The “reign” of that grace specifically is to “to bring eternal life through Jesus Christ our Lord” (v. 21). This is one of the things we mean when we say that we live in the “age of grace.” It is true that there are still billions of sinners on the earth and that physical death still holds power over all sinners. But it is also true that God is saving millions of people around the world through the grace that came through Jesus Christ. The “age of grace” is here; God is saving people through Jesus Christ.

This is something to remind ourselves of as we talk with unbelievers. Instead of avoiding talk of eternity, we should believe the truth that God is saving people through Jesus Christ–and that his grace which saved us is available to save others.

Paul was “not ashamed of the gospel” because “it is the power of God that brings salvation to everyone who believes.” His confidence in the gospel is what made him an effective witness for Christ–not his experience or his rhetorical abilities. Let’s believe God’s word ourselves that in this age of grace he will use us for the salvation of many and look for ways to share that truth with others.

Romans 4

Read Romans chapter 4.

Romans 3, which we read yesterday, considered the central idea of Christianity–that reconciliation with God comes as a gift from God. It is not earned by those who work for it or deserved by living a righteous life. It is a gift received by faith when a person believes in the good news.

If you’ve received the gift of salvation in Christ, God is just as much your God as he was the God of Abraham, David and others.

Here in Romans 4, Paul goes into more detail about that truth.

Paul demonstrated from the Old Testament scriptures that Abraham was given righteousness by faith (vv. 1-3) and so was David (vv. 6-8). But–wait a minute–both David and Abraham were circumcised. That was a physical, permanent mark that they were under a special covenant with God. We Gentiles don’t have that mark–OK, some Gentile men are circumcised, but not as a religious act. So chapter 4 here anticipates the objection of Jewish people that they have a special relationship with God because they have a special covenant with God symbolized and applied to them by circumcision.

Paul points out in this chapter that Abraham was declared righteous by faith before he was circumcised (vv. 9-12; see Gen 15:6, 17:9-27). Our connection to Abraham spiritually, then, was by faith not by the covenant of circumcision (vv. 16-17). Just as Abraham believed God’s promises at multiple points in his life (vv. 18-22) we must believe God’s promises are applied to us through faith in Jesus (vv. 24-25).

When God declared that “Abraham believed God and it was credited to him as righteousness,” that was said for our benefit as well as his (vv. 22-23), to show us that it was not obedience to some religious or moral code but faith that gave Abraham a righteous standing before God.

What about you?

Are you reading these chapters in scripture and this devotional to try to get some greater recognition from God? If so, you’re missing the point. There is nothing you can do to earn any favor it all with God. That’s true before you become a Christian and after. The death and resurrection of Jesus did everything that was necessary to give you all of God’s favor that you could ever have (vv. 24-25).

Learning and obeying God’s word are how we grow in the grace God has given us, not how we get more grace or deserve his favor. Whatever you are doing as a Christian–learning God’s word, praying, serving God, giving–keep it up, but do it for the right reasons. Don’t do it to earn God’s favor; that’s actually displeasing to him. Do it because you love him and want to grow to be more like him.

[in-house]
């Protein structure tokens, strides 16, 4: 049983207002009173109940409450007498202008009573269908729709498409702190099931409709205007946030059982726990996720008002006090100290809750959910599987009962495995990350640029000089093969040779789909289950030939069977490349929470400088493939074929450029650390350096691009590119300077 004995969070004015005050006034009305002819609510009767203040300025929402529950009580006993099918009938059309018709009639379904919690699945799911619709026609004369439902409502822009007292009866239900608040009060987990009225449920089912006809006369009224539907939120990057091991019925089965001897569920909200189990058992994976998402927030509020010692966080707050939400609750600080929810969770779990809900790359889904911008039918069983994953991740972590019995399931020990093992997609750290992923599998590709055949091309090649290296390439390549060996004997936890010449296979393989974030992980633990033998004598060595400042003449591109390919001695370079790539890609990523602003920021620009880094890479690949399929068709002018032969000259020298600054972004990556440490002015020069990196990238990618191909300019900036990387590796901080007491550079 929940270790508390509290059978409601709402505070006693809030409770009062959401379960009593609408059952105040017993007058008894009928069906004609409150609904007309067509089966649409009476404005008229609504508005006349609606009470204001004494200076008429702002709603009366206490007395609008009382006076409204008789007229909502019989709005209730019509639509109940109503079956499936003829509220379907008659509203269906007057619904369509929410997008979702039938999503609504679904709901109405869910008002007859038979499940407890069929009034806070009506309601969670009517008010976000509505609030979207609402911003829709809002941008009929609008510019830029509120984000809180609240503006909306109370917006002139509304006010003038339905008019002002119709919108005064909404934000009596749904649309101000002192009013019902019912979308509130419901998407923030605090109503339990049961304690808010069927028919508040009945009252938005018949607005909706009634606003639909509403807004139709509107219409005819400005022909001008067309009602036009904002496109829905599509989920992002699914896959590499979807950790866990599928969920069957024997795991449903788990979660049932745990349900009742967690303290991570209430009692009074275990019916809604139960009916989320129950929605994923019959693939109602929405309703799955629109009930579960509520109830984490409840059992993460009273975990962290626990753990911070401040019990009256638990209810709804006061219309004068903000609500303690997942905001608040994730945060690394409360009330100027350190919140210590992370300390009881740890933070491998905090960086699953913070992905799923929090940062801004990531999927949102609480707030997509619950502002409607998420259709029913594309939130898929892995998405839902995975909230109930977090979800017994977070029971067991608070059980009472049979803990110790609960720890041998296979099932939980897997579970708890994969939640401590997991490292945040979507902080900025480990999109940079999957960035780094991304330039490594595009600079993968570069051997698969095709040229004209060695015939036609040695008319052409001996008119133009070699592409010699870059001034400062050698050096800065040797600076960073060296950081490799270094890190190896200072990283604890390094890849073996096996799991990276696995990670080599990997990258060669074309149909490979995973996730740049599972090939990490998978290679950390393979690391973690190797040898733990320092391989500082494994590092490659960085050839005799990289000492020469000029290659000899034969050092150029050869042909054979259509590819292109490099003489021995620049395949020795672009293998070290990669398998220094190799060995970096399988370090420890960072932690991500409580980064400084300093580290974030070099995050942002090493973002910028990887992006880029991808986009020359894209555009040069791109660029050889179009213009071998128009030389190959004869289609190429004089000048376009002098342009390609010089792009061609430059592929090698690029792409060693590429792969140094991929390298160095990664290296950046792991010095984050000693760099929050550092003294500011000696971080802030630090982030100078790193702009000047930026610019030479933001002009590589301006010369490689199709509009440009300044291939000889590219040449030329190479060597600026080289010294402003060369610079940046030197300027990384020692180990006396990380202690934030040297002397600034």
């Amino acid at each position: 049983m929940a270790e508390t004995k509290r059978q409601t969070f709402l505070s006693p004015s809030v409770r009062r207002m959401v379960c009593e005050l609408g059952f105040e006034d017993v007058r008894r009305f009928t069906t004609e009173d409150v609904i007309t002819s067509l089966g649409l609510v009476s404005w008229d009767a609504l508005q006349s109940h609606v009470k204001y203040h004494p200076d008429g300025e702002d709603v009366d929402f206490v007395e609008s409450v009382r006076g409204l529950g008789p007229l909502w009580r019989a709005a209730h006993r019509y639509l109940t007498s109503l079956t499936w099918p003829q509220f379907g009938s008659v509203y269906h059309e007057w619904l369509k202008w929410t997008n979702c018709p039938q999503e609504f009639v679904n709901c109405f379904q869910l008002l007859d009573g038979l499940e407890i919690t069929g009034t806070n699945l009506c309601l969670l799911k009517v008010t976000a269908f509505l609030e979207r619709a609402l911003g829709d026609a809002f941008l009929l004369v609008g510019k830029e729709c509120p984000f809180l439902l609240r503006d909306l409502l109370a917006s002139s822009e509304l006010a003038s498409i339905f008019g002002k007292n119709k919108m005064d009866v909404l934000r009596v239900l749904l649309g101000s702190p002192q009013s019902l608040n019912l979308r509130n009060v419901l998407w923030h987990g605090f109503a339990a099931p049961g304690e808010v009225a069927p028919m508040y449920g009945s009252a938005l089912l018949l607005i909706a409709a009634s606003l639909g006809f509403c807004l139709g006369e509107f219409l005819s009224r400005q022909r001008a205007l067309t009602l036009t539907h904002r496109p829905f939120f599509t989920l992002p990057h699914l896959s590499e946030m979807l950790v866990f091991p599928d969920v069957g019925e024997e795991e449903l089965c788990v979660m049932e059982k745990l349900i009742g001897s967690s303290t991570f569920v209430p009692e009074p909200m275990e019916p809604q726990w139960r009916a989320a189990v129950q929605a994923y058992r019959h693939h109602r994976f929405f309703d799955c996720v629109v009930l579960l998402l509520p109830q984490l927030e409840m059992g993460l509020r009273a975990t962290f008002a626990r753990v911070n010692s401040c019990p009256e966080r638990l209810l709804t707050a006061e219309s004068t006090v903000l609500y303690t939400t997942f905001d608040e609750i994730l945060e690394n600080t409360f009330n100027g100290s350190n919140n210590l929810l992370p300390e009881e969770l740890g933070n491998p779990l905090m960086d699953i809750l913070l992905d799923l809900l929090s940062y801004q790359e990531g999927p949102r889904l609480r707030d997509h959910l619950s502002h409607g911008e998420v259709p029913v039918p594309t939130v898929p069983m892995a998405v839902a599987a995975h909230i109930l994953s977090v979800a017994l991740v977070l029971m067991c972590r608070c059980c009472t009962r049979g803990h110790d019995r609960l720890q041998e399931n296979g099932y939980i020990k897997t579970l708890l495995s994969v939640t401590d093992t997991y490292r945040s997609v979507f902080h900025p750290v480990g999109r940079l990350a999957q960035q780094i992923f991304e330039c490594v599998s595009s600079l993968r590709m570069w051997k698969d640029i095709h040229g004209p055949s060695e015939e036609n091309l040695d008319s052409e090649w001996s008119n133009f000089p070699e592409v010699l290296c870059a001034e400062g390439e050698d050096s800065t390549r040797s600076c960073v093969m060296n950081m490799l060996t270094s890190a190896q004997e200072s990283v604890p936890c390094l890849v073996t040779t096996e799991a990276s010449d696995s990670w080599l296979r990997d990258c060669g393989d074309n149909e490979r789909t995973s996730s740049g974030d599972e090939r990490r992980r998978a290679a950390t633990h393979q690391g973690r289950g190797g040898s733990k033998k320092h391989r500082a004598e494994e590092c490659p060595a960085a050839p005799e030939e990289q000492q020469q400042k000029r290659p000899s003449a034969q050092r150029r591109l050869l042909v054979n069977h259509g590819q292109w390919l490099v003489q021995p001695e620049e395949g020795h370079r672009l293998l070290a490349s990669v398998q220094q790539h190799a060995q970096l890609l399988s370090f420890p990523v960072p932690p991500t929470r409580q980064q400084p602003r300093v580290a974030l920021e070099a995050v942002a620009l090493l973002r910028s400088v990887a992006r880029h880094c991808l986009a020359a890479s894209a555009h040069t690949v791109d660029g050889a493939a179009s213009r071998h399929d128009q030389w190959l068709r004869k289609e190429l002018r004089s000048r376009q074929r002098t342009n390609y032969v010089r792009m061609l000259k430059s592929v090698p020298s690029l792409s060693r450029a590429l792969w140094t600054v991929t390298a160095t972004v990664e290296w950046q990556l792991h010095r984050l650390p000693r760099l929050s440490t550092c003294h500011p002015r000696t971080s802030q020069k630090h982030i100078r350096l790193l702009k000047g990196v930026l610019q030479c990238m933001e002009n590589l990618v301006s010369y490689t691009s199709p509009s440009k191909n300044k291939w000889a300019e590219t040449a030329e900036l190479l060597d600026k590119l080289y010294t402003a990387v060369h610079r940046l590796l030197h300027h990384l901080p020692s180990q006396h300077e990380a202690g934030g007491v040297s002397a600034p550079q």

Romans 3

Read Romans 3.

On Friday we read in Romans 2 that God is just as angry with self-righteous Jews as he is with the rest of the world (Rom 1). Here in chapter 3, he acknowledged that God used the Jewish race to deliver God’s word (vv. 1-2) and to illustrate God’s faithfulness despite the unfaithfulness of his people (vv. 3-8). The bottom line, however, is that Jewish people have no greater status before God than anyone else (v. 9). Both Jews and Gentiles are sinners deserving the wrath of God (vv. 10-19) and unable to earn God’s favor on their own (v. 20).

Having demonstrated the guilt of humanity and our inability to save ourselves, the passage turned to the good news that is at the core of our faith as Christians. Although (and because!) we could not earn righteousness with God on our own, God gives righteousness to those who believe him for it (v. 21). God does this for any sinner who believes (v. 22a), Jew or Gentile (v. 22b-23a). He is able to do this without compromising his justice because the penalty for every sin was paid for in Jesus Christ (vv. 24-26).

The reason why neither you nor I can take pride in our own morality or our own spirituality is that we have not earned and could not earn any righteous favor with God (v. 27). This puts Gentiles like us on the same level with the Jewish people; God is our God just as he was the God of Abraham, Isaac, Jacob, Moses, Joshua, Samuel, David, Hezekiah, or whomever else you want to name. Think about the implications of this. Do you think God was more willing to answer David’s prayers than yours because David was a man after God’s heart? Think again; David was guilty as a sinner and needed Christ to atone for his sins just like you and I do. Every advantage that God offers to his people is offered to you if you have faith in Jesus Christ.

The problems you and I have spiritually are not due to insufficient grace from God. They are not due to our lack of effort. Have you ever thought something like this, “If I only spent more time in prayer (or Bible memorization, or whatever), then God would love me more and work more powerfully in my life”? If so, please understand–there is nothing you can do to make God like you or love you more. You don’t get more grace from him by doing more good works. It isn’t like a vending machine where you put in more dollars and are able to buy more bags of chips. Everything you could ever need as a Christian, all the spiritual life and spiritual power you desire is available to you right now in Jesus Christ.

Believe it and live like it is true; that’s what you and I need to change.